Until the Boundary award of 1846, goods had been transported from Fort Vancouver to New Caledonia by the Columbia River as far as Fort Okanagan, thence by pack-train to the junction of the Similkameen and Okanagan rivers, across country to Okanagan Lake, along its west bank, then across country to Kamloops.  It became imperative that the Hudson’s Bay Company discover an all-red route, north of the Line, from New Caledonia to the Pacific:  a route which would avoid the dangerous stretches of the Fraser River.  Alexander Caulfield Anderson was selected to discover this new route.  Along with five men, and several natives, Anderson left Kamloops on 15 May, 1846, and travelled to Fort Langley by way of Harrison and Lillooet lakes, arriving at the fort on 24 May.


            The return journey began on 28 May.  Anderson enlisted the services of a native who undertook to guide him to the headwaters of the Similkameen River, from which he hoped to cross to the forks where Princeton is now situated.  Leaving the Coquihalla on his left, Anderson followed the Nicolum, and then the Sumallo as far as its junction with the Skagit.  Near this point the Sumallo forks with the Snass (Canyon), and Anderson turned north coming to a small lake which reminded him of the Committee’s Punch Bowl in the Rocky Mountains.  Although it was only the first week in June, the rhododendrons were in bloom but the lake was frozen over.  On the 6th, they hit a beaten trail (Blackeye’s), and after much hardship arrived at Blackeye’s lodge just west of Otter Lake.  They enjoyed a meal of fresh carp.  From this point guides led them through the canyon to Aspen Grove, and on to Kamloops.


            The road which became the Brigade Trail had five stopping places between Hope and Otter Lake:  Manson Camp at the head of Peers Creek, 15 miles from Hope; Encampement du Chevreuill (Deer Camp) 19 miles farther on, where Chief Trader Paul Fraser was killed by a falling tree in July, 1855; the bend of the Tulameen 49 miles from Hope; Lodestone Mountain, 12 miles from Camp 3; and the Encampement des Femmes, near Otter Lake.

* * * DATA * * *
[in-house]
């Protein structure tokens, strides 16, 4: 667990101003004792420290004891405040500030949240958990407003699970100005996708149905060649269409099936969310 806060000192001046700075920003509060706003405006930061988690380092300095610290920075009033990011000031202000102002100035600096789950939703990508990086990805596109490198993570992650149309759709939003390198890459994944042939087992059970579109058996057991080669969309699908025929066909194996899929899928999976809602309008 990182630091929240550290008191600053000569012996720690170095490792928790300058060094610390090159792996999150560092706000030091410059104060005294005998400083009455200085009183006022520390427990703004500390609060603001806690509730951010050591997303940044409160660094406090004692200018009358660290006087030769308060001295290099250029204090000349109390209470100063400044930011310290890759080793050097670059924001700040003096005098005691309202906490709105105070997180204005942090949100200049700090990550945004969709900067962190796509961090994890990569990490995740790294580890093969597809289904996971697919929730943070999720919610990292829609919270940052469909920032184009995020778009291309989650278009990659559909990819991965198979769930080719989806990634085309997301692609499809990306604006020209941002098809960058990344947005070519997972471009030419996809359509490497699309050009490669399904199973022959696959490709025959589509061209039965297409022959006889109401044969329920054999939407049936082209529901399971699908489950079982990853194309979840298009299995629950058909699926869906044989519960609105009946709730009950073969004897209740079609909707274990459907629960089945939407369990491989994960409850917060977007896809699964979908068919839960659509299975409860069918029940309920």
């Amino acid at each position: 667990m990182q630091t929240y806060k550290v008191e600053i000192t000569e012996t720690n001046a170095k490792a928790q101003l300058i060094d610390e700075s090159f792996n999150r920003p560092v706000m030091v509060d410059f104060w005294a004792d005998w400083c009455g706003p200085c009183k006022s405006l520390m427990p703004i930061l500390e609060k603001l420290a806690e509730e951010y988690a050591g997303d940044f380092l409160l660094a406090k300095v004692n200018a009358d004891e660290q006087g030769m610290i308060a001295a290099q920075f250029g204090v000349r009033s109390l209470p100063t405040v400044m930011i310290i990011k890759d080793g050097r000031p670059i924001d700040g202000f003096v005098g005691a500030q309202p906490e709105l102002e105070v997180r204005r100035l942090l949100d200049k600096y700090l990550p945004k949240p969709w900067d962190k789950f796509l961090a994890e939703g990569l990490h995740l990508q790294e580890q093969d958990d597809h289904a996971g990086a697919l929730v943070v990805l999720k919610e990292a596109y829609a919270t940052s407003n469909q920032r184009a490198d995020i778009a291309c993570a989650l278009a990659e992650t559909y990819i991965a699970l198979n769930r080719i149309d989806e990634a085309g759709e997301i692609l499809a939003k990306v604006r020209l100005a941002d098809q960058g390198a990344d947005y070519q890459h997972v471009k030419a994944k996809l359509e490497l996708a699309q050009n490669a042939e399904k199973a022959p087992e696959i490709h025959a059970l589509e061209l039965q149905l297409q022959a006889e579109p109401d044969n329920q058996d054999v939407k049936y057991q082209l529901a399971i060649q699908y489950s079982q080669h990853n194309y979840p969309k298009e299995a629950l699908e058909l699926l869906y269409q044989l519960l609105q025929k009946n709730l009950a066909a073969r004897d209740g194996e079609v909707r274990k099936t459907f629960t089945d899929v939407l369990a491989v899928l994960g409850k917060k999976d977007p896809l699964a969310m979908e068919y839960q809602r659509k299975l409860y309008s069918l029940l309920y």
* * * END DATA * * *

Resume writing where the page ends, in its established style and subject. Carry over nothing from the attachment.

In 1937, with Willard Albert Davis, better known as “Podunk,” the writer sought to retrace the old trail.  Podunk was a man to be reckoned with.  Even in old age his frame suggested the rugged strength of younger days.  His twinkling eyes, rosy cheeks and white beard told of a patriarch who feared God, and nothing else.  His name was a household word and his memory has already become a legend.  We travelled from Otter Lake, past Camp 5 and up Jackson Mountain.


            When we started climbing, travelling was hard, for as yet we were on no trail, and were ceaselessly climbing over windfalls and dodging branches.  We had our first rest about an hour before noon.  Through the tree tops we could see Otter Lake to our left.  The valley below was green and gold, threaded by a ribbon of blue, with mountains rising on the far side presenting tree-lined ridges against a clear sky.  Soon after this we hit the Brigade Trail.  We came to it at a point where it switchbacks.  Podunk had no doubt we were on the original trail.  At one point we came across an old stump from which, near the base, a piece of wood projected, making a triangle with the trail and the tree.  This was all the proof Podunk needed.  It was one of the little devices the brigade men used to keep their horses from rubbing their packs against the tree.  The horses had to go around the projection.  The road has long since fallen into disrepair, and is now difficult to follow, but to oldtimers in Similkameen it will always be “The” Brigade trail.


            The trail which Anderson followed to Tulameen was the one on which Nurse Warburton got lost, and lived on berries for six weeks till she was found by Podunk Davis, after others had given up the search.  She got lost a second time on the Pemberton Meadows Trail.  It had been planned that when she returned to Vancouver from this trip she would meet Podunk Davis there, and they were to be married.  But she never came, and neither of them was ever married.  Mr. Davis died on 27 October, 1943.  Just as on the mountain trails, Podunk looked forward to the final journey without fear.  Before he died, he said, “I’ve had a good time.  Life owes me nothing.”  Princeton paused to pay a fitting tribute to the memory of a brave soul, one who had pioneered many trails, and sat on his horse like a king.